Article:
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You arrive at a secret location at a precise time, prompted by a mysterious email. You must follow the instructions closely. Once inside, disturbing visions begin. Unspeakable acts befall you—often frightening, sometimes sensual, possibly painful—each stimulating your deepest fears. And when it’s over, you are changed, abandoned, and left wondering what is real and what was merely a game.
A Good American tells the story of the best code-breaker the USA ever had and how he and a small team within NSA created a surveillance tool that could pick up any electronic signal on earth, filter it for targets and render results in real-time while keeping the privacy as demanded by the US constitution.
Brian Jones, Jimi Hendrix, Janis Joplin and Jim Morrison all died at the age of 27 between 1969 and 1971. At the time, the coincidence gave rise to some comment, but it was not until the death of Kurt Cobain, about two and a half decades later, that the idea of a “27 Club” began to catch on in public perception, reignited with the death of Amy Winehouse in 2011. Through interviews with people who knew them, such as music stars, critics, medical experts and unseen footage, the lives, music, and artistry of those who died at 27 are investigated with a bid to find answers.
HONDROS follows the life and career of famous war photographer Chris Hondros by exploring the poignant and often surprising stories behind this award-winning photojournalist’s best-known photos. Driven by a commitment to bear witness to the wars of our time after the events of 9/11, Chris was among the first in a new generation of war photographers since Vietnam. HONDROS explores the complexities inherent in covering more than a decade of conflict, while trying to maintain a normal life. It also examines the unknowable calculus involved in making split-second life and death decisions — before, during and after his photos were made. Chris was killed in Libya in 2011, but he left a lasting impact on his profession that is still felt today.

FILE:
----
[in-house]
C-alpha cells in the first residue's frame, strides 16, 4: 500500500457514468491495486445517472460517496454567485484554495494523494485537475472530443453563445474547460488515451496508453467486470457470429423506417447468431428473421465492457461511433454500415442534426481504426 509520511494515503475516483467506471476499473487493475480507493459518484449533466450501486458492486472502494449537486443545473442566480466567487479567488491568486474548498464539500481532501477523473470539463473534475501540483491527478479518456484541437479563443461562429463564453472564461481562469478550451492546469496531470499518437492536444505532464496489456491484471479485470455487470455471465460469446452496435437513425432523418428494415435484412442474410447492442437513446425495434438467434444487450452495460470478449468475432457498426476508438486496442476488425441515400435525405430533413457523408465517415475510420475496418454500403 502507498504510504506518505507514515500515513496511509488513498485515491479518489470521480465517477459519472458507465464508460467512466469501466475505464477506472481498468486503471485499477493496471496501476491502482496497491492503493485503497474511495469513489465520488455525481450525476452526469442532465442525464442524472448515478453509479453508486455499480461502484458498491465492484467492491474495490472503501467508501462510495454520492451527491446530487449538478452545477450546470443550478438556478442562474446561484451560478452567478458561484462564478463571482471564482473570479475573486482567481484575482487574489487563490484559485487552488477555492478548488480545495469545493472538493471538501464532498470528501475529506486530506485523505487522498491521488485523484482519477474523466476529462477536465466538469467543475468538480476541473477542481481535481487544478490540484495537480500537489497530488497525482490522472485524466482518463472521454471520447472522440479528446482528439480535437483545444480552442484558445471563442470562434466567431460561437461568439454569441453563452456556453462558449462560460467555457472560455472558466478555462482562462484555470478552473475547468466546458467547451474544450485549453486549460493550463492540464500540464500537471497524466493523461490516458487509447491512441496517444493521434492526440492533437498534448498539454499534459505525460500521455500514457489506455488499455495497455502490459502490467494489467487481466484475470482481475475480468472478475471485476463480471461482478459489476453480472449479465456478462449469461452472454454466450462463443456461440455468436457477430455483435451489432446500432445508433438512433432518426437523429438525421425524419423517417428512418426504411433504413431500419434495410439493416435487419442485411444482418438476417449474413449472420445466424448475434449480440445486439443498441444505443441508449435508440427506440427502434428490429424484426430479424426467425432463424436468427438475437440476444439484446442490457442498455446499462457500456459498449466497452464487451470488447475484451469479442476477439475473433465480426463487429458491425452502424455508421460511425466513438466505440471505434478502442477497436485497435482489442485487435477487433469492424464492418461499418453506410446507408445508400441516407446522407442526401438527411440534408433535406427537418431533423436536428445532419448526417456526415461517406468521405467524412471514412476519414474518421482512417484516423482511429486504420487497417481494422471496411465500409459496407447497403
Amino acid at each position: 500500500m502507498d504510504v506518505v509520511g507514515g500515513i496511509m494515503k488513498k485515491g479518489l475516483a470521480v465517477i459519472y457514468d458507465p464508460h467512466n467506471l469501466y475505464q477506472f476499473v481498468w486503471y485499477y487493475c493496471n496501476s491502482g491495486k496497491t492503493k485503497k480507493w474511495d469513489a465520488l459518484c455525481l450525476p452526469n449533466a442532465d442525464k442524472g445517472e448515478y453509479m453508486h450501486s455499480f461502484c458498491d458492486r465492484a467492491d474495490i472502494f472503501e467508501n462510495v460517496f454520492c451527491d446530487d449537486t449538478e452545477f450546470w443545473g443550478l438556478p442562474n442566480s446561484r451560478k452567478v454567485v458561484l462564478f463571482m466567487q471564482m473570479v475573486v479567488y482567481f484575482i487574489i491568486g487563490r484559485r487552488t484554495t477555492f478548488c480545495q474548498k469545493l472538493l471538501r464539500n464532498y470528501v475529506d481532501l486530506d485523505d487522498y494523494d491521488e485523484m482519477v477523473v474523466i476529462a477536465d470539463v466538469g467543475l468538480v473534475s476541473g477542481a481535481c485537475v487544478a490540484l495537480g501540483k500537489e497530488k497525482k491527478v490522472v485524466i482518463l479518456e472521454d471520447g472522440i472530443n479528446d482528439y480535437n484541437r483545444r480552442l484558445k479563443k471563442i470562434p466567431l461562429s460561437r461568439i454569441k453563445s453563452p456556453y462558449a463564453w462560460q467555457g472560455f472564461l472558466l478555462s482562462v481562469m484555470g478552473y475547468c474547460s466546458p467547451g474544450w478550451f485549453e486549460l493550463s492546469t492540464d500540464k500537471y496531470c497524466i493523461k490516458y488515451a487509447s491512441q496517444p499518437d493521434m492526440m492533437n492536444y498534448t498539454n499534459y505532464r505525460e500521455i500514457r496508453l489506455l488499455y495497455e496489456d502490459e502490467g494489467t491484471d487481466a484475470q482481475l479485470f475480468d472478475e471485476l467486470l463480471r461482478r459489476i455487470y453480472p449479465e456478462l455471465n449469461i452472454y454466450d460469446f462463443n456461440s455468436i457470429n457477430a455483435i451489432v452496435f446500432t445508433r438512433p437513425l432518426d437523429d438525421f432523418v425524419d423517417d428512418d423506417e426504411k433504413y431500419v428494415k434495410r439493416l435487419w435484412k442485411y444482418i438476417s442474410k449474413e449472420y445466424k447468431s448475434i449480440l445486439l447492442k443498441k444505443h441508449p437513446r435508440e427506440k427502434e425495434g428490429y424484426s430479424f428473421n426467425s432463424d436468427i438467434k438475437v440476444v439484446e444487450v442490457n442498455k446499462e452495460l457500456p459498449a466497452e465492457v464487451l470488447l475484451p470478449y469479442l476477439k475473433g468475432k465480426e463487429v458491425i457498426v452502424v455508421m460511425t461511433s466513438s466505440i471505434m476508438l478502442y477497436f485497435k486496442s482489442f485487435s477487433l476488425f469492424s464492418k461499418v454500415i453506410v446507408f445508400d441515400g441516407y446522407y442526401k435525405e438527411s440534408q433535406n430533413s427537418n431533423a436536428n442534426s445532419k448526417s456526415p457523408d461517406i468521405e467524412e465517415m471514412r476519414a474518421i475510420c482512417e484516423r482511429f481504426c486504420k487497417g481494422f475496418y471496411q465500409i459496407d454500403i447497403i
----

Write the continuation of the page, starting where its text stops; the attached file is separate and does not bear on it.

Why do 11,000 people die in America each year at the hands of gun violence? Talking heads yelling from every TV camera blame everything from Satan to video games. But are we that much different from many other countries? What sets us apart? How have we become both the master and victim of such enormous amounts of violence? This is not a film about gun control. It is a film about the fearful heart and soul of the United States, and the 280 million Americans lucky enough to have the right to a constitutionally protected Uzi. From a look at the Columbine High School security camera tapes to the home of Oscar-winning NRA President Charlton Heston, from a young man who makes homemade napalm with The Anarchist’s Cookbook to the murder of a six-year-old girl by another six-year-old, Bowling for Columbine is a journey through America, through our past, hoping to discover why our pursuit of happiness is so riddled with violence.
Commentator-comic Bill Maher plays devil’s advocate with religion as he talks to believers about their faith. Traveling around the world, Maher examines the tenets of Christianity, Judaism and Islam and raises questions about homosexuality, proof of Christ’s existence, Jewish Sabbath laws, violent Muslim extremists.
Like Air is a feature length documentary that follows three high school competitive dancers on their journey to a nationals championship competition. With every step towards the trophy, they discover their personal identity through dance and the life it breathes into their soul.
A European director is commissioned to make a documentary about Istanbul. He starts to film its everyday life – but soon becomes drawn to the darker, more mysterious side of the city – its past, its secrets, its ghosts. Gradually he succumbs to obsession.
In 2013, Idris Elba produced and released “Idris Elba presents mi Mandela”, an album inspired by his time researching and portraying Nelson Mandela in “Mandela: Long Walk to Freedom”. The musical culture of South Africa was a great influence to him, both present day and historically, and connecting to the music Mr. Mandela would have listened to throughout his life was a great aid in Elba’s preparation for the role. Arrangements were made to record the album in South Africa and Mali at the end of 2013, however, sadly just before Elba left, his father, Winston, passed away. While working simultaneously on the album and promoting his film, Elba had BAFTA award-winning director Daniel Vernon document his movements. “Mandela, My Dad and Me” not only documents one man’s struggle in producing his first album, but also his emotional quest to pay a fitting tribute to two inspirational men.